Just as Futuremark’s 3DMark suite of software tests your computer’s 3D graphics capabilities, PCMark is a full PC benchmark based are real-world tasks. Today we have PCMark 7; the latest in the PCMark range. This version contains a series of tests ranging from web browsing to gaming graphics to browsing music. In addition to revamped benchmark set, Futuremark has added a new online service that enables users to “validate, store, share and compare” their benchmark results with other users from all around the world. Much like 3DMark 11, there are 3 versions to choose from; Basic, Advanced and Professional. Basic is is free with unlimited uses, but is limited to only the main benchmark and has limited options for benchmark results. Advanced costs about $30 and will contain all of the benchmarks and online features. Professional Edition, at $995, is aimed at corporate use and adds the more advanced features such as custom testing options, automated benchmarking and priority customer support.
New in PCMark 7 is the list of benchmarks. The tests are now arranged into 7 separate benchmarks that make use of 25 different workloads. These 7 benchmarks target specific areas of computer usage.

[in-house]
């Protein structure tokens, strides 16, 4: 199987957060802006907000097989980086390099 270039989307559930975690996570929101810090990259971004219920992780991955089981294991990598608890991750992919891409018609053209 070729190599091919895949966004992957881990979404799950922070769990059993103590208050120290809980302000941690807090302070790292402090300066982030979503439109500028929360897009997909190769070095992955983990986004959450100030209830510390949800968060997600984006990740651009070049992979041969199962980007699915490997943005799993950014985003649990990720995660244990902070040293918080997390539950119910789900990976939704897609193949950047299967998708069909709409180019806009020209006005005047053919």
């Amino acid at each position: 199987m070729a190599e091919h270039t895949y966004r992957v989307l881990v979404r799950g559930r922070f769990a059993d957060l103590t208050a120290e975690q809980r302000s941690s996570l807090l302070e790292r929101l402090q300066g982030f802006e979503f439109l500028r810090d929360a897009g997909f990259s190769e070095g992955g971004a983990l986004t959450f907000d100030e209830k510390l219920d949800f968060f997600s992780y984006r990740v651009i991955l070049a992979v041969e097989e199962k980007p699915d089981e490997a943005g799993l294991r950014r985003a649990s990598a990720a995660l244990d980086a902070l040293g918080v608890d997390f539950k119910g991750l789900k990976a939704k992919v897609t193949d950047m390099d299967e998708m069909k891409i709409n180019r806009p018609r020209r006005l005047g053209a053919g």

The first test is the PCMark Suite. This measures overall system performance and is the test that will return you an official PCMark score. Here you’ll find HD video playback, image manipulation, web browsing, DirectX 9 graphics and Windows Defender, picture and gaming storage performance.
Next is the Lightweight Suite. This, much like the regular PCMark test, measures overall system performance, but is tailored for entry level systems. It includes image manipulation, text editing, web browsing, and picture, music and application storage performance.
The Productivity Suite measures performance scenarios using Internet and office applications. Tests here include text editing, web browsing and Windows Defender and application storage performance.
The Entertainment Suite runs tests that involve your computer’s media and gaming capabilities. This test includes video playback & transcoding, multi-tab web browsing, DirectX 9 graphics, a series of DirectX 10 tests, and music and gaming storage performance.
The Creativity Suite covers the major performance scenarios that involve creative imaging and video editing. The workloads included are video transcoding, image manipulation and picture and video storage performance.
The Computation Suite tests the pure computing power of the system. The included workloads are video down scaling, video transcoding and image manipulation.
Lastly, the System storage suite tests the storage performance of the main system drive. This tests the storage performance in Windows Defender, importing pictures, video editing, adding music, starting applications, gaming and media center.
Now with the feature set out of the way let’s get some baseline test scores.